- Associated Press - Friday, August 12, 2011

LONDON (AP) - Press boxes usually packed with journalists covering the start of the English Premier League season could be empty on Saturday because of a dispute between news organizations and the groups which administer the league.

Representatives of the Premier League and Football League were still meeting Friday with British media groups and international news agencies _ including The Associated Press _ but there appeared to have been little progress.

“There continues to be no new agreement with the English leagues governing media accreditation for matches,” said the News Media Coalition’s Andrew Moger. “This is despite discussions between representatives of newspapers and agencies and the leagues overnight.

“Meetings are planned for today but there is no immediate prospect of a deal.”

The leagues have been in negotiations with newspapers and news agencies for several months over the terms of game coverage.

The coalition said the leagues were seeking to impose restrictions on editorial freedom, which the news organizations had rejected at the start of discussions, before they grant journalists access to matches.

“These controls impose highly restrictive limits on the use of news content produced at football grounds,” the NMC said.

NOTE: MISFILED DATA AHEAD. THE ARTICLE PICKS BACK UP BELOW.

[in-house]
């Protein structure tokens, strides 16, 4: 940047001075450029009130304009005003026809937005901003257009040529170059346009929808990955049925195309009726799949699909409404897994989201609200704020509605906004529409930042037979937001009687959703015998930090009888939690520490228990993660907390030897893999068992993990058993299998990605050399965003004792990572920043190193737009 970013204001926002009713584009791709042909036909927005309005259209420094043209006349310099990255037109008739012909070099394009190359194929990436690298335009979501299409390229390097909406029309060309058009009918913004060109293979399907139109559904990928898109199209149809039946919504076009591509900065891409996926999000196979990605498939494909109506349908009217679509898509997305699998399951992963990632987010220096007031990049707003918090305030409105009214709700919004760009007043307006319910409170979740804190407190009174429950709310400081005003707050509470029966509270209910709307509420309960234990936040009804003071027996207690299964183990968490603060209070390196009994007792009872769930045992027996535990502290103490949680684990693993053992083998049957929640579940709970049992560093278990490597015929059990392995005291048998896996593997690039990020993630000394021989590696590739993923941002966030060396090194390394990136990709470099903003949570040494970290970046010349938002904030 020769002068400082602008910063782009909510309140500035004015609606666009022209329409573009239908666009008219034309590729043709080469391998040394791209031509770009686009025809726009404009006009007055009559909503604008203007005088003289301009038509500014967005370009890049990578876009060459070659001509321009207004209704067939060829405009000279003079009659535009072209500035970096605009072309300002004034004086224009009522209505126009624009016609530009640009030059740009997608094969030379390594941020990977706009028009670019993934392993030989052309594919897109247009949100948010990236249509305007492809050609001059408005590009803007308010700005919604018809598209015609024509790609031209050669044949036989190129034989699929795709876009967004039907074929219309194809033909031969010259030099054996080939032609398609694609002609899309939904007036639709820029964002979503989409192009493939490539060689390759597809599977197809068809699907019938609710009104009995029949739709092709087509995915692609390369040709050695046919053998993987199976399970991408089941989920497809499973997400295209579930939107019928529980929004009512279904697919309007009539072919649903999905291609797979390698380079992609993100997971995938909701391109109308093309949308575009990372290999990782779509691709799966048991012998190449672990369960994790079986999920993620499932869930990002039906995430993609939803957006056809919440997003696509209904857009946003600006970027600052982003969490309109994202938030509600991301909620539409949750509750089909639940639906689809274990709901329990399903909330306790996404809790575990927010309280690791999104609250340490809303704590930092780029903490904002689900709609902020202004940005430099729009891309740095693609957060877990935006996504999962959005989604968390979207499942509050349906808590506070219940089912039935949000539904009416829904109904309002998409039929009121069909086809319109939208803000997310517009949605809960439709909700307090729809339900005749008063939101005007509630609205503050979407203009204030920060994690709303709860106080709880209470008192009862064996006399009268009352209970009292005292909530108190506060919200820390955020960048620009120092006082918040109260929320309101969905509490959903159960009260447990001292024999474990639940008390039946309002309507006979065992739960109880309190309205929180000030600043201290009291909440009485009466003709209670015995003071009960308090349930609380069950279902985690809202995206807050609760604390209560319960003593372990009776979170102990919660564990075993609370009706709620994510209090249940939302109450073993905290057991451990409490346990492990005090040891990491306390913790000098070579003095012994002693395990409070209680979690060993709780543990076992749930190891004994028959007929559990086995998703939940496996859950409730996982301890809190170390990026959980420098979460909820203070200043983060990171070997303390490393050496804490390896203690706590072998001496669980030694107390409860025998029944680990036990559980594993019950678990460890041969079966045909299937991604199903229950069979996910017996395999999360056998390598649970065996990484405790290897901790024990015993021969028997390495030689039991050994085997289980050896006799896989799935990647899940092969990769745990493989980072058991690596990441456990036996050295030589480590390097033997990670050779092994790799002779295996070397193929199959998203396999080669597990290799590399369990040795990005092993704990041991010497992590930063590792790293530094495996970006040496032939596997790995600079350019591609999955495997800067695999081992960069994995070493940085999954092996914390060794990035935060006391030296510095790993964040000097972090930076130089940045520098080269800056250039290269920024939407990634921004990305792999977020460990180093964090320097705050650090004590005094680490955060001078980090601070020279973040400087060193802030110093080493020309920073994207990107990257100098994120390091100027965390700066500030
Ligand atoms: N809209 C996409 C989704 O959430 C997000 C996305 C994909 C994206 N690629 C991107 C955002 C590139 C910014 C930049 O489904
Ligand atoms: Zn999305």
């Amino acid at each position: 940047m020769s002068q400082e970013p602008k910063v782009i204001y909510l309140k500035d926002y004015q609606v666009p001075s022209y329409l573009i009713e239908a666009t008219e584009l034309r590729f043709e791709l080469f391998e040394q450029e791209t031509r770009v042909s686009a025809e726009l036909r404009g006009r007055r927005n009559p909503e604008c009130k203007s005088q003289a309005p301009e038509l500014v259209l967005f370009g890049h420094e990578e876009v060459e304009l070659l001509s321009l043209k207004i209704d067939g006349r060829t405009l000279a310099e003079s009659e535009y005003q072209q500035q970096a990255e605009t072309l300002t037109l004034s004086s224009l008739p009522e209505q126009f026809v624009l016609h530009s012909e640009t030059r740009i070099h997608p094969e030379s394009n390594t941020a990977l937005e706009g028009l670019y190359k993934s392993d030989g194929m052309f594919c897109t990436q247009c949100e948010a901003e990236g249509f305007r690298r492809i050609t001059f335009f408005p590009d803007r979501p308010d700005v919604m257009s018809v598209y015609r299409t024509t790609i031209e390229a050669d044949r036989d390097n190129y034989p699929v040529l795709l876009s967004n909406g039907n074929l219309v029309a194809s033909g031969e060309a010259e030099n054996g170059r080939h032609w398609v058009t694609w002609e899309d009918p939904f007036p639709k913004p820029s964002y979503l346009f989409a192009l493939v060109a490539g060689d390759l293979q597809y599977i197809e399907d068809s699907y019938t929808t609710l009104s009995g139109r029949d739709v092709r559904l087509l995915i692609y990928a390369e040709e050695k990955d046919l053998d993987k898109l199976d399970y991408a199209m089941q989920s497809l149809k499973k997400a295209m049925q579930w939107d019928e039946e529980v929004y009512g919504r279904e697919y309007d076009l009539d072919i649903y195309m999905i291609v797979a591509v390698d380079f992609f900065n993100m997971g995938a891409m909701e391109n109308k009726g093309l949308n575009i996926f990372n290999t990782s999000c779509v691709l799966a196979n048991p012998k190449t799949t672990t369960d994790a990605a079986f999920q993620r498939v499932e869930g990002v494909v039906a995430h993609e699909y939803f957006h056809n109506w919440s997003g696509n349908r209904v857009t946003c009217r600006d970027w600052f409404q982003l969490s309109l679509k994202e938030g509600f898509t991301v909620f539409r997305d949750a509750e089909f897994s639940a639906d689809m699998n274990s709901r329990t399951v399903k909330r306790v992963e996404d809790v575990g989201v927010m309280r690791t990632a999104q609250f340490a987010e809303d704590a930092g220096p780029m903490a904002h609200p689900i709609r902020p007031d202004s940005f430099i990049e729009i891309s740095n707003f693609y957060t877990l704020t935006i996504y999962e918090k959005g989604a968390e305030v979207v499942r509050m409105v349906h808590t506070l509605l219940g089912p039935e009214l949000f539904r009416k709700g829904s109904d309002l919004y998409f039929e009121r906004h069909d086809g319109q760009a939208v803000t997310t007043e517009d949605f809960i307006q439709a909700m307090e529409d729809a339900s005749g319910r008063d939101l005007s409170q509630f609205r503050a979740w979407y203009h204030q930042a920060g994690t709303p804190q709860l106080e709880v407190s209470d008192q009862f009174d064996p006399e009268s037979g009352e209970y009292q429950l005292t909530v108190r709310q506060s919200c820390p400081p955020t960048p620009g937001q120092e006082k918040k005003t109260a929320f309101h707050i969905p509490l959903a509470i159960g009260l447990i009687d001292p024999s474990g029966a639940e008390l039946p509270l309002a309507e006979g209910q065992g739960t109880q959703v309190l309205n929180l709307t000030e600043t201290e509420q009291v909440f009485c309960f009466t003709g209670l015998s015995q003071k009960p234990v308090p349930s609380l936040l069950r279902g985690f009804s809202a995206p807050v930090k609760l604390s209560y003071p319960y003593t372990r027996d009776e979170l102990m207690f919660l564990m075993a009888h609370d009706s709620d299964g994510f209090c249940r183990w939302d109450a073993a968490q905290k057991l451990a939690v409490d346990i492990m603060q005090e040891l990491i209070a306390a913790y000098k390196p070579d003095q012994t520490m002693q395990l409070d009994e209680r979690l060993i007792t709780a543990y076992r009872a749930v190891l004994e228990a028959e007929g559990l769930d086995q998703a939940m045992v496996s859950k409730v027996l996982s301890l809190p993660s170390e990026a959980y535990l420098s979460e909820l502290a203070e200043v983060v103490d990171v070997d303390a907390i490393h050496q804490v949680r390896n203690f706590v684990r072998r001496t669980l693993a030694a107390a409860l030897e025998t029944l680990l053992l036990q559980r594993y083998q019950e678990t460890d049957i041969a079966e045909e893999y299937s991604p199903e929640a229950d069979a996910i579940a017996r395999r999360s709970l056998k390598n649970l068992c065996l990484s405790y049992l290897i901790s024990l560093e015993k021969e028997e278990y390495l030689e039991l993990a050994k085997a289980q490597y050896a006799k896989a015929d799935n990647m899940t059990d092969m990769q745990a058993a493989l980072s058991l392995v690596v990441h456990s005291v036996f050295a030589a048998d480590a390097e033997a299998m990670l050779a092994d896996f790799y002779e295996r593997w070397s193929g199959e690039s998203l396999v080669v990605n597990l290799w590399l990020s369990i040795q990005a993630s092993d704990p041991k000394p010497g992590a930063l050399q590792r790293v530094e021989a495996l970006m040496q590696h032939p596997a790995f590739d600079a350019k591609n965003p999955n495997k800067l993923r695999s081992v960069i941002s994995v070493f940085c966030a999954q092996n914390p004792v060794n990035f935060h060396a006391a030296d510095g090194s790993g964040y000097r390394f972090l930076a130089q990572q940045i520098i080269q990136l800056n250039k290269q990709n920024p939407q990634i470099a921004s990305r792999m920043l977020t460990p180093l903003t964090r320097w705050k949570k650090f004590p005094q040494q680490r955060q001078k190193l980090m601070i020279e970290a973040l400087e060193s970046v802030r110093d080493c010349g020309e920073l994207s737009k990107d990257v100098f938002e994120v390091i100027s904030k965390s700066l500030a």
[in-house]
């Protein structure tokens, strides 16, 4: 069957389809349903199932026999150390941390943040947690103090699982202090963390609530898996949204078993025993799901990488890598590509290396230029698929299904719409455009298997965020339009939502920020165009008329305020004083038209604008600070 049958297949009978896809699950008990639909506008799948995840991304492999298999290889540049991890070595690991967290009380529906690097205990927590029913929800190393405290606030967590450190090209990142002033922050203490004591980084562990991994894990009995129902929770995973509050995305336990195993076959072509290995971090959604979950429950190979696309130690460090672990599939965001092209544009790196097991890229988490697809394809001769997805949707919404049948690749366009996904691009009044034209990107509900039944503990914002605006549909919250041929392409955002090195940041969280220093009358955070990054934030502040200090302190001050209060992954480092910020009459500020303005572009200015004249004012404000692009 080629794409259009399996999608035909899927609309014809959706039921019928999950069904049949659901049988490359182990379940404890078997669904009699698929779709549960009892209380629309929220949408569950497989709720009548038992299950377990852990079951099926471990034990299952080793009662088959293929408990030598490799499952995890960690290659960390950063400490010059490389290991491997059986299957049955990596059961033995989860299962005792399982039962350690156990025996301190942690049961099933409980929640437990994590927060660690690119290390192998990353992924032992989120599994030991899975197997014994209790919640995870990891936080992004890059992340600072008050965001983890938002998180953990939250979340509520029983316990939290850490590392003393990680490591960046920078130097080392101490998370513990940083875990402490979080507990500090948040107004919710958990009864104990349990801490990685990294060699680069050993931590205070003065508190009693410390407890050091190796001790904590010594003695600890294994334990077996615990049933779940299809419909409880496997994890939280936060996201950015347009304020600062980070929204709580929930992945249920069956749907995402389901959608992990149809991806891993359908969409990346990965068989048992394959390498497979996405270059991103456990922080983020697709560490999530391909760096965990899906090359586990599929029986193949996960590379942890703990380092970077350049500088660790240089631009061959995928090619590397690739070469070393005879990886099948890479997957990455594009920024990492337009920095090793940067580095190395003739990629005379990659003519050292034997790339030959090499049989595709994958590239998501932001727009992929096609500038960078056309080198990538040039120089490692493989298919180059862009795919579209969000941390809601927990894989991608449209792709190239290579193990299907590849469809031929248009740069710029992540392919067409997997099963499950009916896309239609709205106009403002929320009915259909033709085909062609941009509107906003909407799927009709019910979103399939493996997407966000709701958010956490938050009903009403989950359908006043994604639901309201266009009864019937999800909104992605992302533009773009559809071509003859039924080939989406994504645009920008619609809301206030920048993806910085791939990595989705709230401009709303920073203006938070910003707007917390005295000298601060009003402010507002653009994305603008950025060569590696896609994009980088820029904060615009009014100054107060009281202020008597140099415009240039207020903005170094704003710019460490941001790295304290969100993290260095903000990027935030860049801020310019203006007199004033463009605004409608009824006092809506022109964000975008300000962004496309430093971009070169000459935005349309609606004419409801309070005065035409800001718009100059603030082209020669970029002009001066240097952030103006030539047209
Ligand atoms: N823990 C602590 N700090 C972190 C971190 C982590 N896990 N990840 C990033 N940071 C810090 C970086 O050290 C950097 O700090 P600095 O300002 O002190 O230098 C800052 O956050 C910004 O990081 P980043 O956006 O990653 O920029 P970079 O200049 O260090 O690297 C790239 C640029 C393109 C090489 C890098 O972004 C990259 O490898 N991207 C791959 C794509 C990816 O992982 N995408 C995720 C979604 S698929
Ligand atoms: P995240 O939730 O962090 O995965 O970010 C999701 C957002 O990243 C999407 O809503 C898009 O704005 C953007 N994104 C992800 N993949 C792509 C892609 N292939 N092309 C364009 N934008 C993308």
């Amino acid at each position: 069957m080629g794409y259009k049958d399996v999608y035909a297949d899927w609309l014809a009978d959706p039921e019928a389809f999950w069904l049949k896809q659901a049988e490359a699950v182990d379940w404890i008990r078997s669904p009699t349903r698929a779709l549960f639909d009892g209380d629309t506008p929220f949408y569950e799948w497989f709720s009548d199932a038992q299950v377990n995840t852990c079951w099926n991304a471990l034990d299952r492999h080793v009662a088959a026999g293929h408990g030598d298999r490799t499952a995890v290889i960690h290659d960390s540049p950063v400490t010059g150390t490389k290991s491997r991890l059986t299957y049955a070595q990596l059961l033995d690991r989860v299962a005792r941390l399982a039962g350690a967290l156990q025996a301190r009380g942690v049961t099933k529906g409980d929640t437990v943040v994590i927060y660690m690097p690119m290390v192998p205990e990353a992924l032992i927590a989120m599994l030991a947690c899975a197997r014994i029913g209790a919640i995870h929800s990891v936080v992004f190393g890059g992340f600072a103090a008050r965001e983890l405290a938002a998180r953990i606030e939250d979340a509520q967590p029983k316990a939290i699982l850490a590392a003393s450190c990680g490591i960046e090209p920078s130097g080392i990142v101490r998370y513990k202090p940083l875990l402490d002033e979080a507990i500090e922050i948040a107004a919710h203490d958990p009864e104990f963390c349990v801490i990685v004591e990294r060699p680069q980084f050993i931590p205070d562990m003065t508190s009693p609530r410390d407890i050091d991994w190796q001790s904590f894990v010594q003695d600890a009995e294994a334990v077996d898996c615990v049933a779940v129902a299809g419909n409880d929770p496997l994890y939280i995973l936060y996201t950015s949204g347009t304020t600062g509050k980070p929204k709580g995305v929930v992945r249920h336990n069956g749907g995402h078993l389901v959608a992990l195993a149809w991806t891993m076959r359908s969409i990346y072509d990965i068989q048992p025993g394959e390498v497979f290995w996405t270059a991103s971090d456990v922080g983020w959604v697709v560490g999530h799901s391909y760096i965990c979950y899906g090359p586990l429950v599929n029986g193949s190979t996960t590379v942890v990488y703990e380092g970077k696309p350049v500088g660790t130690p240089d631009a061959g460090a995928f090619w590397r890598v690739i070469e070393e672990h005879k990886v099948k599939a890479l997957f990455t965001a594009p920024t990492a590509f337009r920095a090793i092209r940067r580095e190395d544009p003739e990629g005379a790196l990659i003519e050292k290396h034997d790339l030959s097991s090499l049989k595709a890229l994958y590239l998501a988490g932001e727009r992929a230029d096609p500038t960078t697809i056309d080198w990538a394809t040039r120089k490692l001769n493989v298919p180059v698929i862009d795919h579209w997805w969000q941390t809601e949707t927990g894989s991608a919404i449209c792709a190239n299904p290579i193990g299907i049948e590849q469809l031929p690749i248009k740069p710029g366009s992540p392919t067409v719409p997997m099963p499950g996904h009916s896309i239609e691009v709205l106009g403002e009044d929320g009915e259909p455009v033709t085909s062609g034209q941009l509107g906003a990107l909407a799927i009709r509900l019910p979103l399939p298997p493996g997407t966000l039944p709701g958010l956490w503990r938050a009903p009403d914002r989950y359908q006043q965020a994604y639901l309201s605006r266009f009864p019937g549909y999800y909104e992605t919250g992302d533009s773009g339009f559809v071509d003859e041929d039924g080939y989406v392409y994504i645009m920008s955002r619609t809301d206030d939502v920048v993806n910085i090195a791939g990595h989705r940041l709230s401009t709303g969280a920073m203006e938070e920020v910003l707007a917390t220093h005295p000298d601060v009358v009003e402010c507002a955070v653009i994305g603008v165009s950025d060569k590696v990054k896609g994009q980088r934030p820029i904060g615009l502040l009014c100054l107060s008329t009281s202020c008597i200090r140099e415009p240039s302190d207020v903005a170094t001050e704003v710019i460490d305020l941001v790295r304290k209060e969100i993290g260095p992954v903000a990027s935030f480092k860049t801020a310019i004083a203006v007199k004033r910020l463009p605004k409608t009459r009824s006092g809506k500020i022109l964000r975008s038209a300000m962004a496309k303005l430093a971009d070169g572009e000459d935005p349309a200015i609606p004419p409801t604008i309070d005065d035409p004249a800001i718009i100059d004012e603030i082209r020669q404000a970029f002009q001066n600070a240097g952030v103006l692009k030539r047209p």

Among others things, the rules include league controls on how and when news can be published online, and how news can be distributed to fans in Britain and overseas. They also require users of content to obtain and pay for permission from the leagues for their coverage.

“The leagues have refused to even consider the latest proposals and seek to impose last year’s terms by default,” the coalition said. “These are unacceptable to the media who have repeatedly made this clear to the leagues.”

The Premier League and the Football League, which represents the 72 clubs below the top division, said they have been negotiating in good faith on a new agreement for media accreditation that provides an “appropriate level of protection for their intellectual property.”

“It has been made clear from the start that we are willing to improve areas of the agreement that are of importance to the media covering our matches,” the leagues said in a joint statement.

Copyright © 2016 The Washington Times, LLC.

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